George made a new footman–the wooden piece that connects the treadle to the wheel–and straightened the axle.


The new oak footman had nice grain and matched the wheel beautifully.

This wheel intrigues me because of her condition.


Aside from the wear on the treadle, which shows a lot of use, she has unusual wear marks on the spokes and lots of hammer marks.


Perhaps she was not gently used. But she will be now. She spins beautifully, and responsively, like the veteran she is.




50 thoughts on “Unseasonable with a McIntosh

    • I absolutely love bringing these beautiful old spinning wheels back to life. We get spoiled up here with fall colors. Last year was so magnificent that this year seems subdued in comparison. But, you are right, it’s still gorgeous.

  1. Oh my Brenda, what a marvellous transformation.. what a fascinating name “mother of all” with all these wheels you are accumulating you will be able to start up a learners circle in spinning and weaving. How interesting to see the animals that come visiting in the night. Did the cat get reunited with its owner? Take care out walking with that rabid fox around. How is the man that got bitten? I remember reading a very graphic description in a Wilbur Smith story of a man that got bitten by a rabid dog. I imagine you have a good pile of wood waiting for that cold weather.

    • Spinning wheels have marvelous names for parts–the mother of all holds the maidens, which support the flyer, which is between a whorl and an orifice!

      We aren’t sure if the owner found the cat. She has moved out of state and was searching for the cat while on a visit back. There had been cat sightings down the road, so she may have found it, but she didn’t let us know. We haven’t seen the cat on the camera for several nights so I hope the owner found it.

      We heard about the rabies attack secondhand so don’t know how the victim is doing except that he had to get rabies shots, of course. We were told that he had to strangle the fox to get it to let go, but that sounds a bit extreme, not sure it it’s true.

      George has us well stocked with winter wood but, so far, we have only lit the stove once in the morning, it’s been so warm.

      • Orifice!!! Lovely descriptive names. I can believe about having to strangle the fox, I believe they clamp on and won’t let go. A terrible disease, fortunately we don’t have it in Australia.

  2. Wonderful post! isn’t this fall amazing? Our days are spent very much like your own, continuing to harvest, walking the woods, and taking in these glorious days. The spinning wheel is a beauty, or at least you have re-earthed it to be one! Can’t wait to get together when I get home! I’ll save out some Blue face Leicester for you…looks like you have several options for spinning up loads of yarn and I am sure I can fix you up with some BFL roving to try out. You are truly enjoying your blessed life!!

    • This fall has a magical quality doesn’t it? We had a spectacular sunrise this morning. This newest wheel was just begging me to take her home. She really is lovely and a great spinner. If you have any Blue Face Leicester fleece that you can spare to sell, I would love to buy some from you. If you don’t have any to spare, I’d love to try a bit. It looks absolutely amazing. I’ve been spinning two CVM fleeces and have some lustrous Border Leicester on tap, too. I’ve started to knit again after 40 years. What a mess. Now I remember why I never really took up knitting. Time to get the loom working.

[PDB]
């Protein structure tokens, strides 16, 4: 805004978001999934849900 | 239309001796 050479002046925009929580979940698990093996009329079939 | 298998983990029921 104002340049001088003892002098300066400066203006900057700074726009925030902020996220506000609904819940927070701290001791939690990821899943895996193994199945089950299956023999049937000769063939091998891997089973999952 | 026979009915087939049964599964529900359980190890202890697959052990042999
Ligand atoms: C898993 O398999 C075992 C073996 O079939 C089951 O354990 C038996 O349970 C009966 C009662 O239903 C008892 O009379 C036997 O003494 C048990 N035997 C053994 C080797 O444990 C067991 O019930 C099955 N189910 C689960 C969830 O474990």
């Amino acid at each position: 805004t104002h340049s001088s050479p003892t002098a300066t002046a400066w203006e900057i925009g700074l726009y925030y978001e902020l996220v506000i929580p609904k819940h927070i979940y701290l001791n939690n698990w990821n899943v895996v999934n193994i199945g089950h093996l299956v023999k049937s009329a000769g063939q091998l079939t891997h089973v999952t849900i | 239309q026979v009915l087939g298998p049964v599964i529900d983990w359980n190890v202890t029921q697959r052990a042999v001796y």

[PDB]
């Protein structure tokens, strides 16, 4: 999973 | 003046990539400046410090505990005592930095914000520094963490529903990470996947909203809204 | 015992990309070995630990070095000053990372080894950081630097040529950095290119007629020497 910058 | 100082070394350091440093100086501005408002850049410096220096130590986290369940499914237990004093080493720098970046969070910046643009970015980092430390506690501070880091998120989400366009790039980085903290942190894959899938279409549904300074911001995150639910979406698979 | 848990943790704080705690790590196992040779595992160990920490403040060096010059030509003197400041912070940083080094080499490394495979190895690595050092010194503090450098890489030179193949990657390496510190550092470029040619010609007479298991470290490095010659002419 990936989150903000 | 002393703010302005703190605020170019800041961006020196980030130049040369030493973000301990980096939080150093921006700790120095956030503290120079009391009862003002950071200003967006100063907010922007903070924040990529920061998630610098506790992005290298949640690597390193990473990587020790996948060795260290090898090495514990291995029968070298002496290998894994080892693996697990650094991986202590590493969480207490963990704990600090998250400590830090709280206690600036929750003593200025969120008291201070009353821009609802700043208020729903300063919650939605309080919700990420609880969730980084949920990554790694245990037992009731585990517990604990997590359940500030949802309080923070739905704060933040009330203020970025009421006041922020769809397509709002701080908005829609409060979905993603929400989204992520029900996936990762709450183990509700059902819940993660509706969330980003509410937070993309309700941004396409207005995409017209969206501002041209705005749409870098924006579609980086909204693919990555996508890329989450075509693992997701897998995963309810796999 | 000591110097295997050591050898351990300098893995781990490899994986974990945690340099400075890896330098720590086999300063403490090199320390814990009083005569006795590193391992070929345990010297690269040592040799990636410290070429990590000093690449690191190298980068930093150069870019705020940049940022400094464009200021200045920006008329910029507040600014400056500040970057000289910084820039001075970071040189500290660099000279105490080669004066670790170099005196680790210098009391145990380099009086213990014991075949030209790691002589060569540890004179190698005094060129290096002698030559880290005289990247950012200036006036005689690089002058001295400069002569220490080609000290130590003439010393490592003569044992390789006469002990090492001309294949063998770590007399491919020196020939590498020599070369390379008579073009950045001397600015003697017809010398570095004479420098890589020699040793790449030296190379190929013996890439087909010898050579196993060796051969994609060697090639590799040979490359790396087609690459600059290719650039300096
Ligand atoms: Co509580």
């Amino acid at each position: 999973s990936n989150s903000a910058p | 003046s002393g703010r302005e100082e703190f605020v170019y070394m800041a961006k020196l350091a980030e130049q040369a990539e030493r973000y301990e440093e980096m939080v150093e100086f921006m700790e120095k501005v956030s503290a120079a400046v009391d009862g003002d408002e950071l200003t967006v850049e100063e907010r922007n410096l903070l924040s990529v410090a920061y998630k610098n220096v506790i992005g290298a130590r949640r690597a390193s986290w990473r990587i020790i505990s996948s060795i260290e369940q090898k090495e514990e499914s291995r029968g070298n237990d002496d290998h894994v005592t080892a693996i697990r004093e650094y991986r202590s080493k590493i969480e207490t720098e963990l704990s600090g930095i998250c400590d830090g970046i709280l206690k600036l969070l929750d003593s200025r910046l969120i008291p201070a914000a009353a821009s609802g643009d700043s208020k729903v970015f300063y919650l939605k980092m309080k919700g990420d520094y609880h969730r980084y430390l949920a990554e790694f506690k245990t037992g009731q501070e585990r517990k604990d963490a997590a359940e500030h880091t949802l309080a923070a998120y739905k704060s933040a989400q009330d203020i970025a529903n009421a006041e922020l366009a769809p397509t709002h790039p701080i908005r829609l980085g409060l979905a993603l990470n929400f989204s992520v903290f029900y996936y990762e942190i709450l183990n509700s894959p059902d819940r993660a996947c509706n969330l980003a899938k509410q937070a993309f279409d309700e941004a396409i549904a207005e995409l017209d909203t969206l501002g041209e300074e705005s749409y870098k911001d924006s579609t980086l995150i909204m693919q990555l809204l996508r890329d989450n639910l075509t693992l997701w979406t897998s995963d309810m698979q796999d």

Have a wonderful trip. I’ll see you when you get back!

    • I may become a spinning wheel hoarder in my old age. You are right that this rescue was tougher than my first one. Fortunately, there is online community of people who restore old wheels and share their knowledge. Otherwise, I would have been terrified to try straightening an axle.

  3. What a labor of love your restoration is! She’s beautiful, probably languishing for decades, waiting for you to come along and rescue her. A happy-ending story! 🙂
    Your veggies look divine – amazing that you still haven’t had frost. Weather everywhere has been off. Our foliage peak was 10 days later than ‘normal’ (whatever that was) and if it wasn’t for red maples, we’d have had little to wow us. Makes me wonder what the winter will bring.
    Cheers to you all on this yet again, gorgeous fall day!

    • Exactly, Eliza, restoring these wheels is a genuine labor of love for me. I think I found a new calling. There was some frost in the lowlands here, but it comes later to our hillside. Unfortunately, our ticks are back and loving this warm weather. Grrr.

  4. I enjoy stories of how something old was reclaimed for use. That wheel is a treasure and kudos to you for having the patience to recognize that. Knowing the date makes it even more excitind. Thank you for sharing the processes you went through and the collaboration that made it happen. The foliage pictures are wonderful.

    • The thing that first attracted me to this wheel was the stamp with the date and maker’s name. These old wheels exude a kind of living history, showing the intensity and type of use through wear on the treadle and wear marks made by (usually linen) thread being spun. But generally the specific history remains a mystery, so it’s nice to have information about where it was made and when. Imagine this Nova Scotia wheel ending up in Maine. She was pretty battered and not very well cared for, so I imagine she could tell some stories.

  5. What a great post! I love your leaf colors. We are still not turning much yet. And your wildlife camera! What a treat!!! But that spinning wheel is really the crown of the post. I wouldn’t know one part from another or how to restore one, much less spin as you have. What a lovely thing to do to a beautifully crafted piece of machinery.